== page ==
Originally posted on LinkedIn here.
Little has changed in government websites over the past five years. Sure there are a few more services and a shift towards mobile friendliness, but that is about it. That is about to change and if you do not prepare for it, the affects may not be as desired.
There are many components that will drive these changes but I believe there are four that are extremely important. Let’s take a look at each.
HTML 5 and Structured Data
For those that are not in technology, HTML (Hypertext Markup Language) is what is used by web browsers to display information on websites. HTML 5 is relatively new and adoption is still taking place. One of the most promising changes in HTML 5 is the move to structured data. This will make the information on websites easier to understood and consume by other sites or services.
This will impact government websites because structured data is easier to consume both by individuals but more importantly, other websites and services. This means that niche sites and aggregators will be able to easily pull information from your website (and many more), thus giving it more data to analyze and possibly provide a better user experience.
According to the Pew Research center, mobile internet access in the US has surpassed that of desktop access. That highlights the importance of being mobile friendly but it also adds another element. The majority of those devices can provide location data and that data will be extremely important when providing government services.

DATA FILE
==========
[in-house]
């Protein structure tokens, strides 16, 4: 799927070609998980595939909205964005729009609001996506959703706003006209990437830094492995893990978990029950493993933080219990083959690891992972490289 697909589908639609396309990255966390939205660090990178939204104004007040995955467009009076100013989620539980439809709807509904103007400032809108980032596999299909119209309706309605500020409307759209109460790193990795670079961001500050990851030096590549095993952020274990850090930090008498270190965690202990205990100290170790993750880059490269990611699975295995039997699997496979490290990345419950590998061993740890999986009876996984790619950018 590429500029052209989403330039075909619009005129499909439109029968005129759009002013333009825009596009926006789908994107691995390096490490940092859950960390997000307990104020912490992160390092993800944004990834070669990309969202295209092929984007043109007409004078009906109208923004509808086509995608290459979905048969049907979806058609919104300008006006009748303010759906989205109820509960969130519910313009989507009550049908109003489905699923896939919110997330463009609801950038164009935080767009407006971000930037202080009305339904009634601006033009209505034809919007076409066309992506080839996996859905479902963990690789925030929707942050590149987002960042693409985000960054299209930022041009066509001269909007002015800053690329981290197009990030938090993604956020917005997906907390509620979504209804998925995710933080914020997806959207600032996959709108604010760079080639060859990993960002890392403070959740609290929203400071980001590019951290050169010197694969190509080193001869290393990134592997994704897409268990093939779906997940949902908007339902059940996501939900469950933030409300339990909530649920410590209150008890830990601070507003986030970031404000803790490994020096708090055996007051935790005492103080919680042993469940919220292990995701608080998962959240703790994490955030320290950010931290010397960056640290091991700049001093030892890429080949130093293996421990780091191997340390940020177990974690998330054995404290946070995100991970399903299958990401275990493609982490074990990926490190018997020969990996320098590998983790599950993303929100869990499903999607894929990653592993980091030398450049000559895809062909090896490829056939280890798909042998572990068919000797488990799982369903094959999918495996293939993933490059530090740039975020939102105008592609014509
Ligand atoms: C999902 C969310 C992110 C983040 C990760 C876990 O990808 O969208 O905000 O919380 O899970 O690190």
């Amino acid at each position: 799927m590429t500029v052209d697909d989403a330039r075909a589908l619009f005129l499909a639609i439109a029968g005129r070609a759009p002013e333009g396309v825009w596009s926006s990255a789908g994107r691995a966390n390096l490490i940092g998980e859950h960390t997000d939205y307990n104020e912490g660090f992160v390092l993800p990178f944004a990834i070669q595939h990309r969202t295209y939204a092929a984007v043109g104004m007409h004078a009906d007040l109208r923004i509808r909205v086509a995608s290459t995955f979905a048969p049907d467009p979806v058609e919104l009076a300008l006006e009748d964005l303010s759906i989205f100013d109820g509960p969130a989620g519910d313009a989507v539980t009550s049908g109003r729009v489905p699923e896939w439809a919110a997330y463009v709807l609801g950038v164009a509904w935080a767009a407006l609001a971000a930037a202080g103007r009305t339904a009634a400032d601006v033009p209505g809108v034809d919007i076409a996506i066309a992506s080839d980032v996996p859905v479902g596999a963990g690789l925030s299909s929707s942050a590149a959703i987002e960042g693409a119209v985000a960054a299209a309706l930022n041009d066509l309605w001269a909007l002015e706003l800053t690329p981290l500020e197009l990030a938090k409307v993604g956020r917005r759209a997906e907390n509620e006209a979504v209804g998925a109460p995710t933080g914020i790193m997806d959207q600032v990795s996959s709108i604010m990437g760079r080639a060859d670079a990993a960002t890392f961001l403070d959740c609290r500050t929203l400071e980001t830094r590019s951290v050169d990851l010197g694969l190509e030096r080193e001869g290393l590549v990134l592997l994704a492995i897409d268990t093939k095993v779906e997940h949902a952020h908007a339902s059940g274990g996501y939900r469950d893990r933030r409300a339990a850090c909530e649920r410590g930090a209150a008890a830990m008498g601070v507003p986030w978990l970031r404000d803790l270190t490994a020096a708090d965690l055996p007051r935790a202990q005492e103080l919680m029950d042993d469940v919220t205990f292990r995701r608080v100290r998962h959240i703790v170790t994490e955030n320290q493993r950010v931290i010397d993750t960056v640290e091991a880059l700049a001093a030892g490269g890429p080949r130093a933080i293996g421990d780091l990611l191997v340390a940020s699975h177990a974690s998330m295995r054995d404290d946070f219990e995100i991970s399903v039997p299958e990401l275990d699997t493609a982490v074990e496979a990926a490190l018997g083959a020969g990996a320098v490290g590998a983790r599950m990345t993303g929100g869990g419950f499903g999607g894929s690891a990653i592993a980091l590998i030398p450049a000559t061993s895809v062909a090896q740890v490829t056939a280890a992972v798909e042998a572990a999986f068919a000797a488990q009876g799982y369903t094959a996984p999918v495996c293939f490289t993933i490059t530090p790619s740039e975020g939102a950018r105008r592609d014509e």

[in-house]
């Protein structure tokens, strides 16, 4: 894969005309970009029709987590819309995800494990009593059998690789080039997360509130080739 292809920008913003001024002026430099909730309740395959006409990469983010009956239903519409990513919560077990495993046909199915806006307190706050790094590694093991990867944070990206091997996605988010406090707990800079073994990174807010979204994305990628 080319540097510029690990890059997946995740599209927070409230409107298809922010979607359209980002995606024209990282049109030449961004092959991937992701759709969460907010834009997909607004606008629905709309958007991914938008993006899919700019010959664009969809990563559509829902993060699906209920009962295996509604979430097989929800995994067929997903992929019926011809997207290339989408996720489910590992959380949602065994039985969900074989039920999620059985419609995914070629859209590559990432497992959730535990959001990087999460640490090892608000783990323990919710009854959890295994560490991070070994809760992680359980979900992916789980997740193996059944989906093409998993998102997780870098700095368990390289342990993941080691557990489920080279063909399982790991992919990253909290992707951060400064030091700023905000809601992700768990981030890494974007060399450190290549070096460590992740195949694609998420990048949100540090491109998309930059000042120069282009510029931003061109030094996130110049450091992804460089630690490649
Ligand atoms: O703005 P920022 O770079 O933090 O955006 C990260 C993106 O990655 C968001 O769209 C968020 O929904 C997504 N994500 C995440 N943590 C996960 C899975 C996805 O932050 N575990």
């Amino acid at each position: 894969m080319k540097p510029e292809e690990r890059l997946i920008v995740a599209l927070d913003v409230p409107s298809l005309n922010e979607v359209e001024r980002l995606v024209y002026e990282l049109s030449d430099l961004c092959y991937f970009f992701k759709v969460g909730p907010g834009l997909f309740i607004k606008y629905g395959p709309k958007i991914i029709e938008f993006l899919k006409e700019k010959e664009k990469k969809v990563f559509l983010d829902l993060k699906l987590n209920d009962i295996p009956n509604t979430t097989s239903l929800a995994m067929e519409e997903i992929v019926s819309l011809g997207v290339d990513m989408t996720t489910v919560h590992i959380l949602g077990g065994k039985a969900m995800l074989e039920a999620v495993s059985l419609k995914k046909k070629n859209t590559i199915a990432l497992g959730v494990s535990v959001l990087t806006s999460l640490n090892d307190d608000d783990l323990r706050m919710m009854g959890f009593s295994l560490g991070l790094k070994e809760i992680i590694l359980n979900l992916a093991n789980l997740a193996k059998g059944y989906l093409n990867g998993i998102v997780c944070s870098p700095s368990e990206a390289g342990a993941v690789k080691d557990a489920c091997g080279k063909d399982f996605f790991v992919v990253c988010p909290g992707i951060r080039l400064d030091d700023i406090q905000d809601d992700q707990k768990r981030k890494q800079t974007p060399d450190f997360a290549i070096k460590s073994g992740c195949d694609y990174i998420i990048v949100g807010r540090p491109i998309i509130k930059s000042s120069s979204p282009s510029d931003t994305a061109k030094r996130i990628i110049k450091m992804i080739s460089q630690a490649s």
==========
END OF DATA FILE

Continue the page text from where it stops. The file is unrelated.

Consumers are used to getting data specific to their location and if government cannot step up to that challenge, they will consume that data elsewhere. Unfortunately, I do not see a one stop shop government website anywhere in the near future. So for now we will have to rely on other services to make sure information is easy to find and available on other sites that are more suitable for location based information.
This is a topic that is still being heavily discussed but is moving forward. As standards become better defined and government agencies start to provide this data, we will see a big shift in where data is consumed.
It seems like a new application or company pops up every day trying to take this data and make sense of it in a way that is valuable to consumers. This trend will not stop anytime soon and that means that once you make your data open, you may have a middle man between you and the consumer.
Websites and providers are getting extremely good at finding creative ways to identify their visitors. Through algorithms and our own free will, some companies know us better than we know ourselves. There are obvious concerns but I am going to approach it as a cautious optimistic. This data will allow organizations to better serve us.
I still believe we are a long way away from a universal online identify but government website providers will also get much better at identifying visitors. This context will allow governments to tailor experiences to users in a way unlike ever before. Letting individuals know that a bill is due, that they need to renew their driver’s license and that there are some upcoming events that may be of interest to them, is just many of the benefits the contextual web will bring.
These are the four big ones and you can begin to see how each of them may impact your organization. Just like anything else, there are both pros and cons to these advancements. What will be really important is how you respond and prepare for the changes that are coming… and they are coming.
I hope you are as excited about the possibilities as you are concerned about the repercussions. Governments will lose some control but citizens will see many benefits. In return, it will create a stronger relationship with the civic tech community and we will see continued innovation that should free up resources.